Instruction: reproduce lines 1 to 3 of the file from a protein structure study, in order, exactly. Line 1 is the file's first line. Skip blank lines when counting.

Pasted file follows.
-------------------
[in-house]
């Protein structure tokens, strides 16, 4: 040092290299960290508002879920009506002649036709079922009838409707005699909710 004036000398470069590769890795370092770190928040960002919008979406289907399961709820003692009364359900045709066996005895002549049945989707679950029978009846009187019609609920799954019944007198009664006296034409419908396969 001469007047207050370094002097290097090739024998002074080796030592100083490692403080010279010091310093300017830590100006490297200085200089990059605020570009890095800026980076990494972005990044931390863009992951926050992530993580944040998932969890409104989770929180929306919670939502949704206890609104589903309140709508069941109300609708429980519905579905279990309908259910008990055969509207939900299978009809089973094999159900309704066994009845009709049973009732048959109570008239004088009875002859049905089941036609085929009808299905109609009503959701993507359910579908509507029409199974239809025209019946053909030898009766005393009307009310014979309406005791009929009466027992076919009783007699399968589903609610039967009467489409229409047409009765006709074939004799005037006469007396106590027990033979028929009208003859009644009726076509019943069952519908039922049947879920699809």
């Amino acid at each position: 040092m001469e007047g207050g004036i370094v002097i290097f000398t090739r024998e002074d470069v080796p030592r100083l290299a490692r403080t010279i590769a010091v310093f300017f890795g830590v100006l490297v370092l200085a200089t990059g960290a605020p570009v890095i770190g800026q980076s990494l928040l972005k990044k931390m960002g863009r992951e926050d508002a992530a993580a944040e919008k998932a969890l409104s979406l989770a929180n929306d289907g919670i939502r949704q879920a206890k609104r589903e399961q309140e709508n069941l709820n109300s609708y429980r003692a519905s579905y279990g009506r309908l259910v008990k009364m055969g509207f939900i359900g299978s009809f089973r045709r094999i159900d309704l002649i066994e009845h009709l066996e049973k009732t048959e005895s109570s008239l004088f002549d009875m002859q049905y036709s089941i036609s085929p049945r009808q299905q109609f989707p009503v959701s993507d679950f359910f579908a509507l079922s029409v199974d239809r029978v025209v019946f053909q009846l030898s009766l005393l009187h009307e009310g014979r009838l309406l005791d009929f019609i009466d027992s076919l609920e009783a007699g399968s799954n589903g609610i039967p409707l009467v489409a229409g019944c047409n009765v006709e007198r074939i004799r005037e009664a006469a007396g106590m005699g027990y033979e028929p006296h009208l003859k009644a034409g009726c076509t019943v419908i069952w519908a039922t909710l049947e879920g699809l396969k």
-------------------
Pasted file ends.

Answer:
[in-house]
């Protein structure tokens, strides 16, 4: 040092290299960290508002879920009506002649036709079922009838409707005699909710 004036000398470069590769890795370092770190928040960002919008979406289907399961709820003692009364359900045709066996005895002549049945989707679950029978009846009187019609609920799954019944007198009664006296034409419908396969 001469007047207050370094002097290097090739024998002074080796030592100083490692403080010279010091310093300017830590100006490297200085200089990059605020570009890095800026980076990494972005990044931390863009992951926050992530993580944040998932969890409104989770929180929306919670939502949704206890609104589903309140709508069941109300609708429980519905579905279990309908259910008990055969509207939900299978009809089973094999159900309704066994009845009709049973009732048959109570008239004088009875002859049905089941036609085929009808299905109609009503959701993507359910579908509507029409199974239809025209019946053909030898009766005393009307009310014979309406005791009929009466027992076919009783007699399968589903609610039967009467489409229409047409009765006709074939004799005037006469007396106590027990033979028929009208003859009644009726076509019943069952519908039922049947879920699809």
């Amino acid at each position: 040092m001469e007047g207050g004036i370094v002097i290097f000398t090739r024998e002074d470069v080796p030592r100083l290299a490692r403080t010279i590769a010091v310093f300017f890795g830590v100006l490297v370092l200085a200089t990059g960290a605020p570009v890095i770190g800026q980076s990494l928040l972005k990044k931390m960002g863009r992951e926050d508002a992530a993580a944040e919008k998932a969890l409104s979406l989770a929180n929306d289907g919670i939502r949704q879920a206890k609104r589903e399961q309140e709508n069941l709820n109300s609708y429980r003692a519905s579905y279990g009506r309908l259910v008990k009364m055969g509207f939900i359900g299978s009809f089973r045709r094999i159900d309704l002649i066994e009845h009709l066996e049973k009732t048959e005895s109570s008239l004088f002549d009875m002859q049905y036709s089941i036609s085929p049945r009808q299905q109609f989707p009503v959701s993507d679950f359910f579908a509507l079922s029409v199974d239809r029978v025209v019946f053909q009846l030898s009766l005393l009187h009307e009310g014979r009838l309406l005791d009929f019609i009466d027992s076919l609920e009783a007699g399968s799954n589903g609610i039967p409707l009467v489409a229409g019944c047409n009765v006709e007198r074939i004799r005037e009664a006469a007396g106590m005699g027990y033979e028929p006296h009208l003859k009644a034409g009726c076509t019943v419908i069952w519908a039922t909710l049947e879920g699809l396969k």